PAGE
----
Ian Iqbal Rashid

Ian Iqbal Rashid. Courtesy Zimbio.

Ian Iqbal Rashid (born 1971) is a Tanzanian-born CanadianEnglish poet, screenwriter, and filmmaker.


Rashid was born in Dar es Salaam, Tanzania.

In his early childhood, his family were forced to leave Tanzania. After failing to secure asylum in the United Kingdom and United States, they settled in Canada.

In the early 1990s, Rashid began dividing his time between Canada and England, and settled in Bristol, England, by the end of the decade.[1] He lives in London, England with his partner, the writer and curator Peter Ride.

Self-taught as a film-maker, Rashid began his career in the late 90's, working as a writer in UK television. His credits include the soap, London Bridge (Carlton Television for ITV) and the cult hit BBC2 series This Life for which he received the Writer's Guild of England award. Rashid has written 2 award-winning short films, Surviving Sabu (1999, Arts Council of England) and Stag (2001, BBC Films).

He wrote and read his short story Muscular Bridges for BBC Radio 4's HMS Windrush Anniversary. For BBC's Woman's Hour Programme, Rashid wrote and directed Leaving Normal, a comedy serial about gay adoption starring Imelda Staunton and Meera Syal.[2]

Touch of Pink, his debut feature film, spent 12 years in development.[3] In 2003 he finally had the chance to direct the project as a Canada-UK co-production. It premiered at the 2004 Sundance Film Festival to great acclaim,[4] a bidding war, and eventually, a sale to Sony Picture Classics.

How She Move received a similar reception at Sundance Film Festival. Directed by Rashid in 2006/7, the film is set in the world of step dancing. It was nominated for a Sundance World Cinema Grand Jury Prize and purchased by Paramount Vantage. The film opened to great reviews [5][6][7] and strong box office: another indie success story to emerge from Sundance.

Rashid's next feature project was American English, due to begin production in 2013. The film, a comedy, was written by Rashid and produced by The King's Speech's Oscar winning producers Iain Canning and Emile Sherman alongside Christina Piovesan, producer of Amreeka and The Whistleblower. [1]

Rashid has written 3 award-winning books of poetry.

He has also curated film programmes and exhibitions for venues such as the National Film Theatre, Institute of Contemporary Art]] and Experimenta.


Amongst many awards and festival prizes, Rashid has received the Aga Khan Award for Excellence in the Arts.(Citation needed)

He received the Writer's Guild of England award for his work on BBC2 series This Life. Rashid has also written 2 award-winning short films, Surviving Sabu (1999, Arts Council of England) and Stag (2001, BBC Films).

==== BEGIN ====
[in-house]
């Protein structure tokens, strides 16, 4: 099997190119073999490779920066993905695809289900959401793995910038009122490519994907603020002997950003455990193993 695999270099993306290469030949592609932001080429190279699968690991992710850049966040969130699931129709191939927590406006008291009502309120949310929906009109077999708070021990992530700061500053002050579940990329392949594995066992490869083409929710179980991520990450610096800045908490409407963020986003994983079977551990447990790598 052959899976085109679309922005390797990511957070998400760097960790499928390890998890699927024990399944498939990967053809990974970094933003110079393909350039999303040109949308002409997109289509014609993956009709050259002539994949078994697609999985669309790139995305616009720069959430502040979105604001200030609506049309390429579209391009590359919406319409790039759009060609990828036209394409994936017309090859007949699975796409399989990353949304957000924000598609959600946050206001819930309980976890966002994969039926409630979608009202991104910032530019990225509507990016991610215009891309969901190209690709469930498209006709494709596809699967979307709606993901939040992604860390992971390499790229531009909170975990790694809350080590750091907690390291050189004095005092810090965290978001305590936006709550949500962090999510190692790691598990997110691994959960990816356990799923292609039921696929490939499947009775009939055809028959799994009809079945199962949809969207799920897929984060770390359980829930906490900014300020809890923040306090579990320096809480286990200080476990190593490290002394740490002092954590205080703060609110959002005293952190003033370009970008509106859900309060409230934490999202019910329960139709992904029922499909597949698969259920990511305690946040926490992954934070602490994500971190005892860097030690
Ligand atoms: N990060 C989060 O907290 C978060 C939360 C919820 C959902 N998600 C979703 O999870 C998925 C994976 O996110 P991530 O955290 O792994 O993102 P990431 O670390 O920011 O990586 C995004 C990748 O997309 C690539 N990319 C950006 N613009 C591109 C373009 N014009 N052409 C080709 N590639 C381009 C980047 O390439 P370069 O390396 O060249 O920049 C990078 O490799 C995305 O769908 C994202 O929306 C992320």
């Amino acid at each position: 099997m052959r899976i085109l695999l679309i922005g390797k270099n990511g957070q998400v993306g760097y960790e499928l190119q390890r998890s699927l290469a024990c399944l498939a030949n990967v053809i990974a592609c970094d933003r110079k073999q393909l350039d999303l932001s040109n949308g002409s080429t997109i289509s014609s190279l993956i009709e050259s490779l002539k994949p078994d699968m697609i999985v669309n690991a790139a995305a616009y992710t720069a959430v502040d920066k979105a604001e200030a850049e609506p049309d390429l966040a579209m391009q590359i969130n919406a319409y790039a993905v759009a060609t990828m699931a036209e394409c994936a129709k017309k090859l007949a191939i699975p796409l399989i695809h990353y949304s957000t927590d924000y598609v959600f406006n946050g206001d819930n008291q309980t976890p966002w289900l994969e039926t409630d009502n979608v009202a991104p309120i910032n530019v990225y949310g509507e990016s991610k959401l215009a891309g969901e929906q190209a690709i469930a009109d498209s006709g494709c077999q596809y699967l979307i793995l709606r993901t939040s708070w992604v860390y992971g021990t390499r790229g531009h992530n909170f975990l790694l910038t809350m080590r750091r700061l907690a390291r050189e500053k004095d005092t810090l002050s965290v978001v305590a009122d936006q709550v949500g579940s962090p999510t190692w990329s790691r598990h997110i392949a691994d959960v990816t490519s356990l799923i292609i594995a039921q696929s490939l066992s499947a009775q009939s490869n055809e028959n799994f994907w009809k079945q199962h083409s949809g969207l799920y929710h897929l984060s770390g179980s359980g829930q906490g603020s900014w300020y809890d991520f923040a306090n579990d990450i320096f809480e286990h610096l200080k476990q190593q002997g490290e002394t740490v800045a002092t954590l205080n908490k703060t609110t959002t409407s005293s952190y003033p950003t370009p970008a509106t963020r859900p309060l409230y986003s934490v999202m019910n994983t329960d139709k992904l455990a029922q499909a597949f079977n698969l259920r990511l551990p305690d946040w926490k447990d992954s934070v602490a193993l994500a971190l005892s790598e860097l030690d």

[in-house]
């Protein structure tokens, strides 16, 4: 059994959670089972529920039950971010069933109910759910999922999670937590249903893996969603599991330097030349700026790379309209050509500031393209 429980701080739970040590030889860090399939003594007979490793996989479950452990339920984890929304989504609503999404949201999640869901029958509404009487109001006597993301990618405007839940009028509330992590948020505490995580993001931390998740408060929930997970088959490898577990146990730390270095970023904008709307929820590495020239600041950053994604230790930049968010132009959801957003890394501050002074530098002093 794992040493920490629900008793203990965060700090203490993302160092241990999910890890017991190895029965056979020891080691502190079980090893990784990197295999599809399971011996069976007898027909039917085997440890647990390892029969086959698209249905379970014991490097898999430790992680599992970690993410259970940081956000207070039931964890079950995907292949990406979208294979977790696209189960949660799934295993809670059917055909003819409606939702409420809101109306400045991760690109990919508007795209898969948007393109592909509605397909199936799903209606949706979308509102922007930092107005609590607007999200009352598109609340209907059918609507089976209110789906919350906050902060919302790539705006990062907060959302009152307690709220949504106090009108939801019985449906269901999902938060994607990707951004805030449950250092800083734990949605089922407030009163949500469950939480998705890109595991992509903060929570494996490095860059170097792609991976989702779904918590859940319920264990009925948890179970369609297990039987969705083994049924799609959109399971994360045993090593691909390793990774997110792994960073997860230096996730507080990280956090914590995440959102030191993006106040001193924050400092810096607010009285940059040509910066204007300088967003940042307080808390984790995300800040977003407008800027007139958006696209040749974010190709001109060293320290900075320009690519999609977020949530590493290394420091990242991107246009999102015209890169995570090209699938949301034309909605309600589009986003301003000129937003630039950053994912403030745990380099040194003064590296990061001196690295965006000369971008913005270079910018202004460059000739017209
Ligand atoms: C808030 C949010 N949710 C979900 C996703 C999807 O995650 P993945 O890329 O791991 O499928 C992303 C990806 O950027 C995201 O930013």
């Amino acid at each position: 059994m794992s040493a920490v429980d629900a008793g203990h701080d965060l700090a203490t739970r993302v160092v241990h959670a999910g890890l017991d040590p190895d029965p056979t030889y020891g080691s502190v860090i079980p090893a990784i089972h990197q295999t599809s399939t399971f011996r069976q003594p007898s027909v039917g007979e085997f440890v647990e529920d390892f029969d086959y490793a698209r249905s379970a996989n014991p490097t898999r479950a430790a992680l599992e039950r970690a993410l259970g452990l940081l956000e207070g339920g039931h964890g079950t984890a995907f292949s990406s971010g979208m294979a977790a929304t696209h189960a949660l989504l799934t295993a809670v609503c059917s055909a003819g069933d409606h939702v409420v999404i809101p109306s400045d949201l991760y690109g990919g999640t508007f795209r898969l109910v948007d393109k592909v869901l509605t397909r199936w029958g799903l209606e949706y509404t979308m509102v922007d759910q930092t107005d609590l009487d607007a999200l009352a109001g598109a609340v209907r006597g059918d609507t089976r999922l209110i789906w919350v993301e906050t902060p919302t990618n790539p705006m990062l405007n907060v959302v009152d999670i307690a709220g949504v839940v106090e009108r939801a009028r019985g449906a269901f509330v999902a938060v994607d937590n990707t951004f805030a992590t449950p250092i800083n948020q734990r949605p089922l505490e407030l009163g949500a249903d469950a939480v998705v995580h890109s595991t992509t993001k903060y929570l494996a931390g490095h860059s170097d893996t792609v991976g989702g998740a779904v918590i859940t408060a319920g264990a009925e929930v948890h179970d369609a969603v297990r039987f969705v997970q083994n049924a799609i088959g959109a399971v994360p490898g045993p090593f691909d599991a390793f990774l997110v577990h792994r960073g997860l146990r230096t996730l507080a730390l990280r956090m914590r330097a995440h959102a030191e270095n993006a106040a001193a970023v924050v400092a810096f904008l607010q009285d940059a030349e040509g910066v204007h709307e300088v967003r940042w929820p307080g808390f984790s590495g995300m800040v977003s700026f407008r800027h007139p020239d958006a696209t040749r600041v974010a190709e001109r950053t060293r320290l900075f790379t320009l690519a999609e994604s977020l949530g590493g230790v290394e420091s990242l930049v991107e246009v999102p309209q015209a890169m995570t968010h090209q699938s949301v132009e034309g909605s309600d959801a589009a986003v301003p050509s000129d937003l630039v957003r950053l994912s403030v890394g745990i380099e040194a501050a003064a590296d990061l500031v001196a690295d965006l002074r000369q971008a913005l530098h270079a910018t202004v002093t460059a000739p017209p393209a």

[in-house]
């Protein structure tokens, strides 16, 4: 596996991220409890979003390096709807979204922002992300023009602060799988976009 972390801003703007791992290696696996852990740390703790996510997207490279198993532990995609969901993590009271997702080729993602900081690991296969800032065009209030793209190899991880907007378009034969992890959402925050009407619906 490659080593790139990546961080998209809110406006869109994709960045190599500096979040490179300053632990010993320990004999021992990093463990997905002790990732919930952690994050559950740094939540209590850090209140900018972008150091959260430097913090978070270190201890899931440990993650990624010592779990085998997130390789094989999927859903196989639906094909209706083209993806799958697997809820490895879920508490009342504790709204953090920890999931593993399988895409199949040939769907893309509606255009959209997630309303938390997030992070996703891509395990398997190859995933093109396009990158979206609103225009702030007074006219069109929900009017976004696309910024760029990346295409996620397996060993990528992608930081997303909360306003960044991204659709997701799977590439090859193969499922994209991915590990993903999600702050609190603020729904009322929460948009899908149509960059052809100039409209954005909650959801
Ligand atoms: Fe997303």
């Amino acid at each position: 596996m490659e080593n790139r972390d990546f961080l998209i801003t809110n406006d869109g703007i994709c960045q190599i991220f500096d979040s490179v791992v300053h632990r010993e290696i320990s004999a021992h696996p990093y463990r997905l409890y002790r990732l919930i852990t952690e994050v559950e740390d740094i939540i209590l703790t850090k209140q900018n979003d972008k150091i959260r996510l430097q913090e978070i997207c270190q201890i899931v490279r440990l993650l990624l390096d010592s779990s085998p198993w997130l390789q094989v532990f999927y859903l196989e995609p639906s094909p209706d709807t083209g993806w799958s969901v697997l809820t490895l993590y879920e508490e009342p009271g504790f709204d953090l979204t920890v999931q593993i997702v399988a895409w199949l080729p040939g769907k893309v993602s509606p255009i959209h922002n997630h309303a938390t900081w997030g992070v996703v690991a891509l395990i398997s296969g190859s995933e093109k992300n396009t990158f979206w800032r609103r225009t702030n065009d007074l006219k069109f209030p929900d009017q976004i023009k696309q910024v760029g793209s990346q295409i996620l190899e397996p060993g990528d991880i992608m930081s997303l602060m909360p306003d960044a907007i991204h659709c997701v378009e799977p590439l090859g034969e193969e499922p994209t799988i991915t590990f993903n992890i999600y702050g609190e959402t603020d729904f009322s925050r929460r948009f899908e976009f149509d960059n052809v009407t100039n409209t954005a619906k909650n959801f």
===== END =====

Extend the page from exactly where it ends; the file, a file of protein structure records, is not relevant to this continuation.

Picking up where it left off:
• Black Markets, White Boyfriends, and other acts of elision. Toronto: TSAR Publications, 1991.
  • Song of Sabu (chapbook). Calgary, AB: DisOrientation, 1993.[1]
  • The Heat Yesterday. Toronto: Coach House, 1995.


  • Seminal: The anthology of Canada's gay male poets. Vancouver, BC: Arsenal Pulp Press, 2007.
  • Forbidden Sex, Forbidden Texts: New India's gay poets. New Delhi & New York: Routledge Taylor Francis Group, 2009.

Except where noted, bibliographical information courtesy WorldCat.[8]

Audio / videoEdit


  • Bolo Bolo: Talking about silence, AIDS, and gay sexuality. San Francisco, CA: National Asian American Telecommunications Association, 1990.
  • Surviving Sabu. San Francisco, CA: Frameline, 1997.
  • Touch of Pink. Culver City, CA: Columbia Tri-Star, 2005.
  • How She Move. Hollywood: Paramount, 2008.

Except where noted, film information courtesy WorldCat..[8]

See alsoEdit


  1. 1.0 1.1 Ian Iqbal Rashid, Asian Heritage in Canada, Ryerson University Library & Archives. Web, June 1, 2013.
  2. Rashid, Ian Iqbal. Leaving Normal: a new comedy about gay adoption BBC Radio 4 Blog, June 7, 2010
  3. Murray, Rebecca. Jimi Mistry on Touch of Pink, undated.
  4. Honeycutt, Kirk.Touch of Pink Hollywood Reporter, January 21, 2004.
  5. Seitz Zoller, Matt. Dance, Fight, Laugh, Cry and Read Great Literature The New York Times, January 25, 2008.
  6. Denby, David. Young and Restless: How She Move and The Witnesses The New Yorker, February 4, 2008.
  7. Anderson, John. How She Move The Washington Post, January 25, 2008.
  8. 8.0 8.1 Search results = au:Ian Iqbal Rashid, WorldCat, OCLC Online Computer Library Center. Web, June 1, 2013.

External linksEdit

This page uses Creative Commons Licensed content from Wikipedia. (view article). (view authors).
Community content is available under CC-BY-SA unless otherwise noted.